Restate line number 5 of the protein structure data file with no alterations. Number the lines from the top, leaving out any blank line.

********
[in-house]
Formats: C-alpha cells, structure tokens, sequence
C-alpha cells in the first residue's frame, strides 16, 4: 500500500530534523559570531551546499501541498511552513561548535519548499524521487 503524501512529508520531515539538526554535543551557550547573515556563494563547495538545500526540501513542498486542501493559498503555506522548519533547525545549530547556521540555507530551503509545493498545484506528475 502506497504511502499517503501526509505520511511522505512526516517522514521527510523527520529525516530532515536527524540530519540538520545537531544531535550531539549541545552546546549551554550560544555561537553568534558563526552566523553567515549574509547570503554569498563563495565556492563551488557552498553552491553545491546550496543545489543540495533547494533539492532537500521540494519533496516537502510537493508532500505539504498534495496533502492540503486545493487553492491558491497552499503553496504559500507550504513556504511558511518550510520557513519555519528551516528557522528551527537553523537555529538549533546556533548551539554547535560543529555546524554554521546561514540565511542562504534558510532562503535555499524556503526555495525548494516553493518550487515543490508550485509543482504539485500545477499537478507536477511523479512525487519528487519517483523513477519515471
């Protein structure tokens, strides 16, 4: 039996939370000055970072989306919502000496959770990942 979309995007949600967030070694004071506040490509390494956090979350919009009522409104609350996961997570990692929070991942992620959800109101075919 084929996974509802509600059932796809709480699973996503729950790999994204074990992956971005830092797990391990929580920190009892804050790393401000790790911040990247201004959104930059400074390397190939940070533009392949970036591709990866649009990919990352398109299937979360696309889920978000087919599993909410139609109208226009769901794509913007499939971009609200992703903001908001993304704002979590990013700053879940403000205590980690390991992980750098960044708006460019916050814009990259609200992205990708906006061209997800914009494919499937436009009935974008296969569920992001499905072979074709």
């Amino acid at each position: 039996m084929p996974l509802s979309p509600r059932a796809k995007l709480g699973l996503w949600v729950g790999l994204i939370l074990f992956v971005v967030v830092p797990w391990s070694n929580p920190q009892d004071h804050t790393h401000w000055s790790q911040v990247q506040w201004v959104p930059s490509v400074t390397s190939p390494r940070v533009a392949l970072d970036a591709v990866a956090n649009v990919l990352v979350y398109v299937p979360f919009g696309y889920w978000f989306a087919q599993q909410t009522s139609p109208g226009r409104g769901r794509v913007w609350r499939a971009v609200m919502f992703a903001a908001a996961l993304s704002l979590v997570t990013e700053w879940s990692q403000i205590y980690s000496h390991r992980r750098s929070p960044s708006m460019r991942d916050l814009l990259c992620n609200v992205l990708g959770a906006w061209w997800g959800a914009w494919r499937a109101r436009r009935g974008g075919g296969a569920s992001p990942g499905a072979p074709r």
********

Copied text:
């Amino acid at each position: 039996m084929p996974l509802s979309p509600r059932a796809k995007l709480g699973l996503w949600v729950g790999l994204i939370l074990f992956v971005v967030v830092p797990w391990s070694n929580p920190q009892d004071h804050t790393h401000w000055s790790q911040v990247q506040w201004v959104p930059s490509v400074t390397s190939p390494r940070v533009a392949l970072d970036a591709v990866a956090n649009v990919l990352v979350y398109v299937p979360f919009g696309y889920w978000f989306a087919q599993q909410t009522s139609p109208g226009r409104g769901r794509v913007w609350r499939a971009v609200m919502f992703a903001a908001a996961l993304s704002l979590v997570t990013e700053w879940s990692q403000i205590y980690s000496h390991r992980r750098s929070p960044s708006m460019r991942d916050l814009l990259c992620n609200v992205l990708g959770a906006w061209w997800g959800a914009w494919r499937a109101r436009r009935g974008g075919g296969a569920s992001p990942g499905a072979p074709r």